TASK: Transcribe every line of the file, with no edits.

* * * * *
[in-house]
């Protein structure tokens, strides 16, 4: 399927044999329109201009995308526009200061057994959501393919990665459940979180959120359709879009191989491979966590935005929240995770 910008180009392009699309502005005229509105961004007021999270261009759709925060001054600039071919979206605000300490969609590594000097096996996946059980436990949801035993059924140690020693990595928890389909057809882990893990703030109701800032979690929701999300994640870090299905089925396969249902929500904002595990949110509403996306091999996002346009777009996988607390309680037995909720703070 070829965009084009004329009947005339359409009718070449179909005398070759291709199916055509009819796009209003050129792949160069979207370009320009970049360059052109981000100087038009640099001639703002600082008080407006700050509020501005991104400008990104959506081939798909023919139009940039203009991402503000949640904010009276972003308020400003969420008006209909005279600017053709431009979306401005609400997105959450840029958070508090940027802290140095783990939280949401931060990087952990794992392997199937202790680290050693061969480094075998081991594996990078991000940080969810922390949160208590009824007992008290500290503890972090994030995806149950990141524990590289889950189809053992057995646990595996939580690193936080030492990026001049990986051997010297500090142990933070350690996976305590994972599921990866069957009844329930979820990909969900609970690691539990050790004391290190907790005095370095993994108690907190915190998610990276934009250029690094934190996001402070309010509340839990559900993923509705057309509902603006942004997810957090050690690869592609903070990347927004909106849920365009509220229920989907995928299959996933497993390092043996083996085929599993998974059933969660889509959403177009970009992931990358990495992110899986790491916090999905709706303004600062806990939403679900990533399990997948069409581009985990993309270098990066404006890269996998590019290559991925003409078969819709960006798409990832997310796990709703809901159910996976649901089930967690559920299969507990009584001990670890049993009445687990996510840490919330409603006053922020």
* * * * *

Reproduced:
[in-house]
């Protein structure tokens, strides 16, 4: 399927044999329109201009995308526009200061057994959501393919990665459940979180959120359709879009191989491979966590935005929240995770 910008180009392009699309502005005229509105961004007021999270261009759709925060001054600039071919979206605000300490969609590594000097096996996946059980436990949801035993059924140690020693990595928890389909057809882990893990703030109701800032979690929701999300994640870090299905089925396969249902929500904002595990949110509403996306091999996002346009777009996988607390309680037995909720703070 070829965009084009004329009947005339359409009718070449179909005398070759291709199916055509009819796009209003050129792949160069979207370009320009970049360059052109981000100087038009640099001639703002600082008080407006700050509020501005991104400008990104959506081939798909023919139009940039203009991402503000949640904010009276972003308020400003969420008006209909005279600017053709431009979306401005609400997105959450840029958070508090940027802290140095783990939280949401931060990087952990794992392997199937202790680290050693061969480094075998081991594996990078991000940080969810922390949160208590009824007992008290500290503890972090994030995806149950990141524990590289889950189809053992057995646990595996939580690193936080030492990026001049990986051997010297500090142990933070350690996976305590994972599921990866069957009844329930979820990909969900609970690691539990050790004391290190907790005095370095993994108690907190915190998610990276934009250029690094934190996001402070309010509340839990559900993923509705057309509902603006942004997810957090050690690869592609903070990347927004909106849920365009509220229920989907995928299959996933497993390092043996083996085929599993998974059933969660889509959403177009970009992931990358990495992110899986790491916090999905709706303004600062806990939403679900990533399990997948069409581009985990993309270098990066404006890269996998590019290559991925003409078969819709960006798409990832997310796990709703809901159910996976649901089930967690559920299969507990009584001990670890049993009445687990996510840490919330409603006053922020």